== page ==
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I want to install a 40A electric vehicle charger (probably a ClipperCreek HCS-50) in my unfinished attached garage in the Puget Sound area of Washington State. I intend to have this inspected and permitted, but it's been a good learning experience in a variety of ways already.

I haven't installed a branch circuit before, but this seems about as dirt-simple as it could get: the location I'd like to put the EVSE is about 20 feet away from my service panel, which has open slots on it and sufficient extra capacity in the 200A mains breaker.

To do the install, I've purchased 25 feet of 6/3 NM-B (ampacity 55A) and a 240V 50A breaker that matches my panel brand. I will run the 6/3 along the same path of already drilled holes in the exposed studs to the point where I'll put a NEMA 6-50 receptacle.

  • I'm not clear on whether it's necessary to have a bushing on the entrance to the box where the receptacle will go, but intend to add one to err on the side of caution.
  • I believe the routing through the studs means that I shouldn't need any further protection from physical damage. I think the hole bored through the stud counts as supports, but the cable will still need to be secured within 12" of each end. I'm not sure how proscriptive this is, but I'd like to use screw-in cable guides similar to this:

cable clamp sample image

  • The path of the cable is near EPS insulation, but there's only one cable there now, so 310.15(B)(3)(a)'s adjustments shouldn't apply.
  • It's indoors, it's a dry location, so normal NM-B is sufficient.

Are there any major obstacles I haven't accounted for, or any likely gotchas that I'll hit during an inspection?

This is similar to the question Questions regarding my plan for new 50A circuit (with pictures), but I believe it's sufficiently different to merit its own question.

  • By unfinished, do you mean no sheetrock at all? Just bare studs? – JPhi1618 Aug 23 at 15:47
  • Yep, just bare studs between the panel and where the receptacle will go. – William - Rem Aug 23 at 16:17
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    If you're under NEC2017, you may consider making the breaker a GFCI or hard-wiring instead of using the receptacle. NEC 625.54 says you need GFCI protection if using a receptacle. – PhilippNagel Aug 23 at 18:01
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    You do need a bushing, the studs are all the support you need but the hole must be 1-1/4” away from the face of the stud if closer than 1-1/4” a nail plate will be required. I would verify that the hole is back and if closer than 1-1/4” put the plates up. In my jurisdiction the open wiring required cover below 8’. 1/2” plywood or Sheetrock is acceptable. + for Phillip on the GFCI requirement if a receptacle. – Ed Beal Aug 23 at 21:03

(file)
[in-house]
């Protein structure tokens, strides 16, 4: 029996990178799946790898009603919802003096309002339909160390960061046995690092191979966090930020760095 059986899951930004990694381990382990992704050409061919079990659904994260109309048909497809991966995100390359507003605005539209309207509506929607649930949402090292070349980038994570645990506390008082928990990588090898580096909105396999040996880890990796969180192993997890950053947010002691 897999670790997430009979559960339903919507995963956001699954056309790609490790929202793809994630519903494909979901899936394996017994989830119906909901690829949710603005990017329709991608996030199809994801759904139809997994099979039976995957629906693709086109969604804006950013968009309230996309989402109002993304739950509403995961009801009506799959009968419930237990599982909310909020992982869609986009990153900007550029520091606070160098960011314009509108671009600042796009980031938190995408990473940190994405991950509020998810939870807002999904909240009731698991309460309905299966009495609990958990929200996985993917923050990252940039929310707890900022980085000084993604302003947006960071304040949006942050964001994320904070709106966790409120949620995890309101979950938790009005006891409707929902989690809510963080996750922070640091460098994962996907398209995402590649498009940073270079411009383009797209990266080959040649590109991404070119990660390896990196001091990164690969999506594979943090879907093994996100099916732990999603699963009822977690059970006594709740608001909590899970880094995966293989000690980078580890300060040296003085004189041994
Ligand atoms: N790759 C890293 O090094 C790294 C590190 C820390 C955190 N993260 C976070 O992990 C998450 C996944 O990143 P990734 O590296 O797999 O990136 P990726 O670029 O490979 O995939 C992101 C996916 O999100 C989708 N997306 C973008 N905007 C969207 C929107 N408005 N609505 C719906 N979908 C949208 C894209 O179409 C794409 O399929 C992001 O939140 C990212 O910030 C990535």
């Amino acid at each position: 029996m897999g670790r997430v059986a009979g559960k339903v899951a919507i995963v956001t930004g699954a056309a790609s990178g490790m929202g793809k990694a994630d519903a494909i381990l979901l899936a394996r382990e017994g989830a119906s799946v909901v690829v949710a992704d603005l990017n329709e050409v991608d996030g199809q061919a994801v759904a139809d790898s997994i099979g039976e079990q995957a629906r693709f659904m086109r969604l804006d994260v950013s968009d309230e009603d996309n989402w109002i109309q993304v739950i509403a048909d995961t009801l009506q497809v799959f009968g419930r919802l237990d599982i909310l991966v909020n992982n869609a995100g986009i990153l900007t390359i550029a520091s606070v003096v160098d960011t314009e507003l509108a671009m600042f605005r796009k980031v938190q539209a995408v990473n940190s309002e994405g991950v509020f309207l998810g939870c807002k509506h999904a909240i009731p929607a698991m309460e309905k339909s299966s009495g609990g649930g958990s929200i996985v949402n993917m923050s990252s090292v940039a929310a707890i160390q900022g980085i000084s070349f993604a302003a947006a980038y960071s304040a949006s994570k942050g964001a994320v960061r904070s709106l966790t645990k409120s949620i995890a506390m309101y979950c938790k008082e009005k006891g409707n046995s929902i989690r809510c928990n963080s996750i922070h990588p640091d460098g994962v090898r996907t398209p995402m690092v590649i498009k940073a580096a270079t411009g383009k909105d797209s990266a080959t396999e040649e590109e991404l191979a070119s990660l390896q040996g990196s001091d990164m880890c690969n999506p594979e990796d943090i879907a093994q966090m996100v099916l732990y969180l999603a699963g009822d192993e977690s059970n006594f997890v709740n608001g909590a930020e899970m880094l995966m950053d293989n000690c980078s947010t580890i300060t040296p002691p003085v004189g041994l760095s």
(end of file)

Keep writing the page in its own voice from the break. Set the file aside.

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    Note for the rest of the folks here: if you're looking in your Codebooks and can't find 625.54, that's because it isn't there -- the NFPA left it out by accident and had to fix that with TIA 70-17-2 – ThreePhaseEel Aug 24 at 0:25
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If it's cord-and-plug, you need a GFCI breaker...

If you are cord-and-plug connecting your EV charger, then you'll need a 50A GFCI breaker instead of the regular breaker as per 2017 NEC 625.54 (as specified in TIA-70-17-2):

625.54 Ground-Fault Circuit-Interrupter Protection for Personnel. All single-phase receptacles installed for the connection of electric vehicle charging that are rated 150 volts to ground or less, and 50 amperes or less shall have ground-fault circuit-interrupter protection for personnel.

...but, leaving the wires nutted off in the box is OK for a hardwired setup

If you intend to hardwire it, though, you can simply terminate the circuit into a junction box with some wire nuts (and a cover if you intend to install it after the final electrical inspection).

As to the rest of the bits...

Getting the cable into the box requires a cable clamp, made of either plastic or metal; this goes into a knockout in the box and holds the cable jacket firmly in place. However, some plastic boxes have integral cable clamps instead of knockouts; with those, you do not need to install a separate clamp.

Attaching the cable to the studs near the endpoints is done using a NM cable staple or strap; these have a somewhat rectangular profile to them to match that of the NM cable itself. (The clip you depict in your photo looks to be intended for low voltage wiring such as coaxial and communications cables; a NM cable will simply be too big to fit into it.)

  • Thanks! The cable clips I have are physically large enough for the #6 cable, but I wasn't sure if low-voltage / data straps would be count, given the "approved and identified" language. – William - Rem Aug 26 at 17:23

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